Google agrees $350m settlement over alleged Google+ coverup

Google will pay $350 million to settle a lawsuit over a security bug at its defunct social media platform Google+.

The company had been accused of spending months concealing a software glitch at Google+ after learning about it in March 2018. The glitch, the lawsuit said, exposed Google+ users’ personal data with reports of the technical fault wiping tens of billions of dollars off parent company Alphabet’s market value.

The lawsuit was led by Rhode Island Treasurer James Diossa on behalf of a state pension fund that owned Alphabet stock. It covers shareholders who held stock between 23 April 2018 to 30 April 2019.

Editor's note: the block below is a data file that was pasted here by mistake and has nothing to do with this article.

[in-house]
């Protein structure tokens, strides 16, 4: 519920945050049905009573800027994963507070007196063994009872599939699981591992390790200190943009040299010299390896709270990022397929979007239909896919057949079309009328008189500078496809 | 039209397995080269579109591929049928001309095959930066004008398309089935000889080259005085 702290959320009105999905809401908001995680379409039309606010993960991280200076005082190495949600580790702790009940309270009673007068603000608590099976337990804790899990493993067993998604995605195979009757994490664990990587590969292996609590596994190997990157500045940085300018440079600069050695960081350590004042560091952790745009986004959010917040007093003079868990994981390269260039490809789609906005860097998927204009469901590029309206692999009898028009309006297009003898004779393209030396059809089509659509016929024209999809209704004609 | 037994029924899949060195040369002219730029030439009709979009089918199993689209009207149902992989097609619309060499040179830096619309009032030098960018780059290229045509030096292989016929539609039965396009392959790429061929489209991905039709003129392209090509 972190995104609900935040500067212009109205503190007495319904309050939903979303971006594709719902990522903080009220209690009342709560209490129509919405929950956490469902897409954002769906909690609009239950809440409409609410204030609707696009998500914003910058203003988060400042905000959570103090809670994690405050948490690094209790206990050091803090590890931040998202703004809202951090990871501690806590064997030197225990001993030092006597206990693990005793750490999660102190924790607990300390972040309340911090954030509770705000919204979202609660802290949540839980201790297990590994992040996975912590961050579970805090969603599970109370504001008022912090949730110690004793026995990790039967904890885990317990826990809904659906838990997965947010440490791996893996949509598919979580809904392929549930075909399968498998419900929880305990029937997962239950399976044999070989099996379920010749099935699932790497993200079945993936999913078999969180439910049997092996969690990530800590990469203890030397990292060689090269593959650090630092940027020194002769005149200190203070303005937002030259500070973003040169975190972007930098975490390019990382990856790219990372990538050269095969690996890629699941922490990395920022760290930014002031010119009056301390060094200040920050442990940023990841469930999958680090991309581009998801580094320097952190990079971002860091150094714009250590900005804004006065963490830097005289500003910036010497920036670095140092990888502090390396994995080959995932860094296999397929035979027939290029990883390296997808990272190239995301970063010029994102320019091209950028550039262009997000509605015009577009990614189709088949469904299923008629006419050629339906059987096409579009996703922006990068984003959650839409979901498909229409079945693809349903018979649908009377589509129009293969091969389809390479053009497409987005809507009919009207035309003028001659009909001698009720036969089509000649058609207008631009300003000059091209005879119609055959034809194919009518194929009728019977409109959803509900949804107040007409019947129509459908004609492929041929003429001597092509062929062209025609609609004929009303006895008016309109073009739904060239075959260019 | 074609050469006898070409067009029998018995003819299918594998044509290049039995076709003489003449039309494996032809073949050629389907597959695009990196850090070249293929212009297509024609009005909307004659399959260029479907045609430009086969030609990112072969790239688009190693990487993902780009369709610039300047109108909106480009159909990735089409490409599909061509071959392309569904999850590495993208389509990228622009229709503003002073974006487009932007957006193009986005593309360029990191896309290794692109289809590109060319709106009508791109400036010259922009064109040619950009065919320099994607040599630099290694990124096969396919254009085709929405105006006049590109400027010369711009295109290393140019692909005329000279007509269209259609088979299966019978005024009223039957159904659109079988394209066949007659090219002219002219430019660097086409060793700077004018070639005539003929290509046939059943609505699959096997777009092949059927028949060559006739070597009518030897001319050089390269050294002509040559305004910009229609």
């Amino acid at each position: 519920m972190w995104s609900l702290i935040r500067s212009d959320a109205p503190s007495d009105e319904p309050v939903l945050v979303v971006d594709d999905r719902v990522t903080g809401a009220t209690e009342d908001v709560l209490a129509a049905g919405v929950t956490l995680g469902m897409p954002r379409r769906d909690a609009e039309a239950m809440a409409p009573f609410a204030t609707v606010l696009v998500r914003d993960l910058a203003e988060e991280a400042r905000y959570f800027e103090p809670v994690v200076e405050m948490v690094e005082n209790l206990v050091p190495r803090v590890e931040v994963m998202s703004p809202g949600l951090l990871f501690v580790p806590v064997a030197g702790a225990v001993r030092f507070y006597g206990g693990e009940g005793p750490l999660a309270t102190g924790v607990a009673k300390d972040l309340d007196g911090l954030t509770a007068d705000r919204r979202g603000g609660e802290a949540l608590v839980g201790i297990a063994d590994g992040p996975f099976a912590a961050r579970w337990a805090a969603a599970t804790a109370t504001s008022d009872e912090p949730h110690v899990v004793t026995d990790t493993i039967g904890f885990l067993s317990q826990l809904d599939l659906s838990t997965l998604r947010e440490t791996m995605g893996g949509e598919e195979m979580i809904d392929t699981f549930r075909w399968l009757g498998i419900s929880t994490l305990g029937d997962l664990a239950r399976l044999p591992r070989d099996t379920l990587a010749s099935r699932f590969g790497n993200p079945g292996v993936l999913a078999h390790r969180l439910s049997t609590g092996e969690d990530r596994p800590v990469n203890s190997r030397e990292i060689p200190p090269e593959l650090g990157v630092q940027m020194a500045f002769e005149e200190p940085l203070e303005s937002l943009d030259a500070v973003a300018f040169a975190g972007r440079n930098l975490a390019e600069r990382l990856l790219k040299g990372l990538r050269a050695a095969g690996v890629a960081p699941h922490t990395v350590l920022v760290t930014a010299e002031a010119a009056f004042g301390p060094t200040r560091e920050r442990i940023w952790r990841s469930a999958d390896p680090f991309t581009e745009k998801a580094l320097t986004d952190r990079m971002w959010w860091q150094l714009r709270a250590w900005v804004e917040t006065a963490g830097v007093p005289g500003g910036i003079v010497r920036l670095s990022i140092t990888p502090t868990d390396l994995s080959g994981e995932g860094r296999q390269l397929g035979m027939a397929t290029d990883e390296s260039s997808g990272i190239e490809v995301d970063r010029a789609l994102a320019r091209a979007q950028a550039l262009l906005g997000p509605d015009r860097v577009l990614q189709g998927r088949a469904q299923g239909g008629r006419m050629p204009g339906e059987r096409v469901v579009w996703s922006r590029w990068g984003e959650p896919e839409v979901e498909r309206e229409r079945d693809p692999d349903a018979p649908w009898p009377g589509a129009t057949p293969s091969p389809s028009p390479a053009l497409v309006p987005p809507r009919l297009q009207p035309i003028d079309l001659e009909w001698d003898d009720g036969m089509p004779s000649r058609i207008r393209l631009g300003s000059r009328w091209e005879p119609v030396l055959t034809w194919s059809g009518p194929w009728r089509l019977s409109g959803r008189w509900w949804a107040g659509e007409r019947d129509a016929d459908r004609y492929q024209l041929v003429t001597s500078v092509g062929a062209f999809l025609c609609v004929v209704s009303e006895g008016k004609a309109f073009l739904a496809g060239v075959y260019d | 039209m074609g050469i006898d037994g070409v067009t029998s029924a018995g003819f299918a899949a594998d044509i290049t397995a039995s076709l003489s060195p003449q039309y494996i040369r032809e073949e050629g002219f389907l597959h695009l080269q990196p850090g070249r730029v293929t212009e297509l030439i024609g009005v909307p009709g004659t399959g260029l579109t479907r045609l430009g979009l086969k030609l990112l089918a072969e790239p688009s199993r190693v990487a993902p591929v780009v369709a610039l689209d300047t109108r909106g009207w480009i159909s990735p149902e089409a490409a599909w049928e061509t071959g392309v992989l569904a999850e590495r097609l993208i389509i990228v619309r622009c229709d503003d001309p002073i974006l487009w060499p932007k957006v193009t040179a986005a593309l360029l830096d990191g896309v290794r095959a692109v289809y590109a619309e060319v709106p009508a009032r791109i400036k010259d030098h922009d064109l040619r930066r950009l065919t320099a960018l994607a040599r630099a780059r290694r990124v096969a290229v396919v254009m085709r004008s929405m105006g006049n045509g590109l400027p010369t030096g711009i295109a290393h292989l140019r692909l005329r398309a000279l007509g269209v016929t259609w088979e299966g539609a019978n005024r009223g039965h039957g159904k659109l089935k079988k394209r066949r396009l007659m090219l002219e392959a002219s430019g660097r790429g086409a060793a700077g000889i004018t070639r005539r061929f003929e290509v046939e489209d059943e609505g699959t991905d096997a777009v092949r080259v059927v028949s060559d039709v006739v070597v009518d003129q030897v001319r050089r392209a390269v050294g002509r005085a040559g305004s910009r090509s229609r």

As per Reuters, a preliminary settlement was filed on Monday in San Francisco federal court following more than a year of mediation, though it requires approval by US district judge Trina Thompson.

Google has consistently denied wrongdoing and said that there was no evidence of misused data.

A spokesperson for the company said: "We regularly identify and fix software issues, disclose information about them, and take these issues seriously. This matter concerns a product that no longer exists and we are pleased to have it resolved."

The case had appeared dead in 2020 when a judge dismissed it, but the 9th US Circuit Court of Appeals revived it in 2021.

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